An alert is an entity that reacts to a SensorAlert. For example, this can be a siren that is turned on when a SensorAlert occurred. Each alert is managed by an Alert Client. One Alert Client can have multiple alerts.


An alertLevel can be seen as a logical group of Sensors and Alerts. Whenever a Sensor triggers an alarm, all Alerts belonging to the same alertLevel will get informed about the SensorAlert. Each alertLevel is configured on the server side. All Sensors and Alerts are a member of at least one alertLevel. When a Sensor triggers an alarm, the client informs the server about it. Then the server looks up to which alertLevel this Sensor belongs and notifies all Alerts which also belong to this alertLevel. Naturally, Sensors and Alerts can belong to multiple alertLevels.


A more detailed infrastructure overview is shown in this image:

alertR infrastructure alertLevel

In this image you can see that Sensors and Alerts belong to alertLevels. In order to understand the concept of alertLevels, an example is given in the following.

The server has configured two alertLevels.

alertLevel 1 has the name "Alarm" and has set the option "TriggerAlways" to "False". This means that this alertLevel only triggers an alarm when alertR is activated. This is useful for example when alertR is used as an home alarm system and you monitor if windows are opened or not. Surely, you only want an alarm raised if you are not at home and not each time when you open a window yourself. Furthermore, the alertLevel is configured to only trigger an alarm if an alarm for the state "triggered" is received ("Alarm 'triggered': True"), but not for the state "normal" ("Alarm 'normal': False"). This is also useful for the windows example above. An alarm should only be raised when the window was opened, but not when it was closed. Additionally the option "Rules Activated" is set to "False". AlertLevels can have complex rules which are chained via Boolean operators like AND or OR. With the help of this, you can create a complex rule set. For example, an alarm only triggers when multiple sensors have triggered at the same time, or motion detectors have triggered in a specific order, or a specific sensor has triggered on a specific day. But for this alertLevel it is not needed.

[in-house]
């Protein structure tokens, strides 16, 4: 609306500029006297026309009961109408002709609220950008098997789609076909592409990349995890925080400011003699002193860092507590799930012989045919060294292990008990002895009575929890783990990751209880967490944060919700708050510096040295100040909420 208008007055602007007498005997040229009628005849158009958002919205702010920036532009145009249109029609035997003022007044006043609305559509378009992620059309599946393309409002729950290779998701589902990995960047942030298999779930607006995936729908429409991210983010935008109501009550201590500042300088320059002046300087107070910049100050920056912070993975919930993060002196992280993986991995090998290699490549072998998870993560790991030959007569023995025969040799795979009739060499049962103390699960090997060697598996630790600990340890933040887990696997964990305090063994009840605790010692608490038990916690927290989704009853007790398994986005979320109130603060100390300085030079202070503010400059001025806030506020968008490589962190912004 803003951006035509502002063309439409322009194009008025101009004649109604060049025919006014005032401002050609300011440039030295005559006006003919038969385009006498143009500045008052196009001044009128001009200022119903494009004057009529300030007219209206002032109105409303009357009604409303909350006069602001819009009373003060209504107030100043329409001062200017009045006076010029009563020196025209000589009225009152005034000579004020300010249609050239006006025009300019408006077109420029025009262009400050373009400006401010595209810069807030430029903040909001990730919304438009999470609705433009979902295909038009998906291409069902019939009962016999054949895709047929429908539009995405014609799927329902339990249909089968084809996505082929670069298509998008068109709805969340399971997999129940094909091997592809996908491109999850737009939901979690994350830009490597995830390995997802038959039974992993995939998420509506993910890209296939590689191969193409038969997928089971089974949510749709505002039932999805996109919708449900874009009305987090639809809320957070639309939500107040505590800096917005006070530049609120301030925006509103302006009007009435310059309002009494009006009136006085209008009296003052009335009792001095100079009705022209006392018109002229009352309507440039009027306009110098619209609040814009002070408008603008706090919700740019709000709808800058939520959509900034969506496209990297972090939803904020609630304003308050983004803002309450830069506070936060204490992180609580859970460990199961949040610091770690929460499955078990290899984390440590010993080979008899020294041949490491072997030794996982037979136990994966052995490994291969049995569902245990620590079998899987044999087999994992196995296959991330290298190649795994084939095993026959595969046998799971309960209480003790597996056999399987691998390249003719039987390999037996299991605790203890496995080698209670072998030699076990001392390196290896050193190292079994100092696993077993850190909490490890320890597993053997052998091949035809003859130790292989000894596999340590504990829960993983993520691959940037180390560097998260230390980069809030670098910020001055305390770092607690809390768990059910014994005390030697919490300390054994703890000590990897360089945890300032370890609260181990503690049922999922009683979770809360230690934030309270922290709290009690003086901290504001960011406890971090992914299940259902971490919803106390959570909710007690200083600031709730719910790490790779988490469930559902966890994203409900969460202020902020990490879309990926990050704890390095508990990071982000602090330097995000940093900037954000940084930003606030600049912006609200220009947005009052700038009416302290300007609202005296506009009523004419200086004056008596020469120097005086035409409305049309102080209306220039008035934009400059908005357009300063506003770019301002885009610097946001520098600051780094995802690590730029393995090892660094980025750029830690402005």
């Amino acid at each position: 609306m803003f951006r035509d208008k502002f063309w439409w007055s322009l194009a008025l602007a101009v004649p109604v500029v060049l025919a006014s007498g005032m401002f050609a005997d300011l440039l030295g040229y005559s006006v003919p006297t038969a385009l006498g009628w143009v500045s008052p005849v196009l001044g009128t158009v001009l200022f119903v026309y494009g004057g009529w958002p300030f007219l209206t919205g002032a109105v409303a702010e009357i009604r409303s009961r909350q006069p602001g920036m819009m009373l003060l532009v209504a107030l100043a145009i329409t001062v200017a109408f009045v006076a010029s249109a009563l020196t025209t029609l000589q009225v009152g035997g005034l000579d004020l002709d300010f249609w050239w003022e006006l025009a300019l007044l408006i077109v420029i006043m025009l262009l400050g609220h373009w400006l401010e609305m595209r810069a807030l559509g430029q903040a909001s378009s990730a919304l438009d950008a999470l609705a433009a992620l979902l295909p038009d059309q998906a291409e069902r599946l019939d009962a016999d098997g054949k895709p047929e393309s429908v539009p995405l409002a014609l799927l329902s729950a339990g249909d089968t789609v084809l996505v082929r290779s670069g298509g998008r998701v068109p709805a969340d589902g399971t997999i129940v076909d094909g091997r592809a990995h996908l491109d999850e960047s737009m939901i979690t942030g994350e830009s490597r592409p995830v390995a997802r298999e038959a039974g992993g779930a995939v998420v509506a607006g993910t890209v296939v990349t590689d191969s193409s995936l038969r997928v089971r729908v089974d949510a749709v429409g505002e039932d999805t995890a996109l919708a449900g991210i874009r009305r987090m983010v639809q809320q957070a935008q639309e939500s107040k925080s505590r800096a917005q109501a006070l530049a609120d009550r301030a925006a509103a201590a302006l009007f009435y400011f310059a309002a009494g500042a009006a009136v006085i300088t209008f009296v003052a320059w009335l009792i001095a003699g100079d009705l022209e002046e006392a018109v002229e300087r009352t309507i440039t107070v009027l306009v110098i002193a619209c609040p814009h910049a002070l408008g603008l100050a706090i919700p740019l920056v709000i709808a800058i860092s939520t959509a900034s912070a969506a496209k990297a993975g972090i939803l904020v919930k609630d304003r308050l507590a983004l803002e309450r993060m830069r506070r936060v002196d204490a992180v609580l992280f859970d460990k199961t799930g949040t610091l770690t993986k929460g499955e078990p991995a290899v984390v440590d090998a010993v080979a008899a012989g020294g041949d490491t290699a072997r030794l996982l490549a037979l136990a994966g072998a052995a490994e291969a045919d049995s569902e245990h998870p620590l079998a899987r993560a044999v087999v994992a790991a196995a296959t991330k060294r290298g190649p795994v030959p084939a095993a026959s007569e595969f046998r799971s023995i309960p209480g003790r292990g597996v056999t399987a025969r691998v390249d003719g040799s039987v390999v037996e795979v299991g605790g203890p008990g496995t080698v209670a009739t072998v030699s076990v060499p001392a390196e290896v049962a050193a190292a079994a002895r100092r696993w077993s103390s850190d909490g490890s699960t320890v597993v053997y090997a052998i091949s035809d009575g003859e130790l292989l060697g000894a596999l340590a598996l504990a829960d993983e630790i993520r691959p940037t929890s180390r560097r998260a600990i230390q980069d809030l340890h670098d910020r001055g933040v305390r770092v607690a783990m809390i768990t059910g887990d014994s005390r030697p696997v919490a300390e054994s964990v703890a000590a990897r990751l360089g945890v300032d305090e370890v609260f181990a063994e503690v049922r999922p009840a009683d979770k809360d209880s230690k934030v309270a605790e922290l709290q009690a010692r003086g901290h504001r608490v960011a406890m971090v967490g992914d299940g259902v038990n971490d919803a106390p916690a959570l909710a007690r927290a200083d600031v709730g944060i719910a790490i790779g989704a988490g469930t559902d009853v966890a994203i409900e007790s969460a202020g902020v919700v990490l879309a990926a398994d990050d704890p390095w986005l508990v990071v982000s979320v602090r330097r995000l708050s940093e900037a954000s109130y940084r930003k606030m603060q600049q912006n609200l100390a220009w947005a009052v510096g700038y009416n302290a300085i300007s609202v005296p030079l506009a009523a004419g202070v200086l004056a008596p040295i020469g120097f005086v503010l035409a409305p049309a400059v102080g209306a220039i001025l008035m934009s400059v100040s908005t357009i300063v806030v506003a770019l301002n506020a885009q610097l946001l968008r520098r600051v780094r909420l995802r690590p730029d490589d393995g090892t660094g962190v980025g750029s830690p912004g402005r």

alertLevel 2 has the name "Notification". This alertLevel is set to trigger always and not only when alertR is activated. This can be useful for notifications. For example, when someone rings at your door bell you always want to be notified at your PC and not only when the alarm system is activated. Also, the alertLevel is configured to only trigger if an alarm for the state "triggered" is received and the rules are again deactivated.

Now let us take a look at the sensors and alerts. The sensor "Window Alarm" is set to trigger the alertLevels 1 and 2 and the sensor "Door Bell" the alertLevel 2. On the other side the alerts "D-Bus Notification" and "XBMC Notification" are set to belong to alertLevel 2. The alert "Siren" is set to belong to alertLevel 1.

When alertR is deactivated and the "Window Alarm" sensor is triggered, only alertLevel 2 triggers an alarm which means that only "XBMC Notification" and "D-Bus Notification" informs the user about the alarm. When alertR is activated, the "Window Alarm" sensor also activates the "Siren" alert. On the other hand, when the "Door Bell" sensor is triggered, the alerts "XBMC Notification" and "D-Bus Notification" always raise an alarm regardless of whether alertR is activated or not.

Push Notification

alertR is able to send push notifications to Android devices using Google Firebase and the alertR Android App. In order to use this feature you have to create an account at and install the alertR Alert Client Push Notification. The Alert Client will send a push notification to your devices when a sensor alert is received. The infrastructure for this service uses an end-to-end encryption. This means it is built in such a way that the notifications can not be read by anyone but you (and anyone you want them to read). The following image shows the infrastructure:

alertR infrastructure push

The received sensor alert will be encrypted with a secret that is shared between the alertR Alert Client Push Notification and your Android devices. This ensures that neither the push service nor the Google Firebase service is able to read the notification. The notification will be sent on a channel that you choose. The channel is used to be able to receive the same notification on multiple devices you own or want to be able to receive the notification. In order to prevent multiple uses of the same channel by different users and therefore collisions, the channel is linked to your account. In the unlikely event that an attacker is able to deduce your used channel, only devices that know your used secret are able to decrypt the notification. Therefore, he or she is not able to read your notifications. This is shown in the infrastructure image as an example. An attacker subscribes for the channel "MyAlarm" that is used by another user. The notification is encrypted with the secret "MySecret". But only the device using this secret is able to decrypt the notification.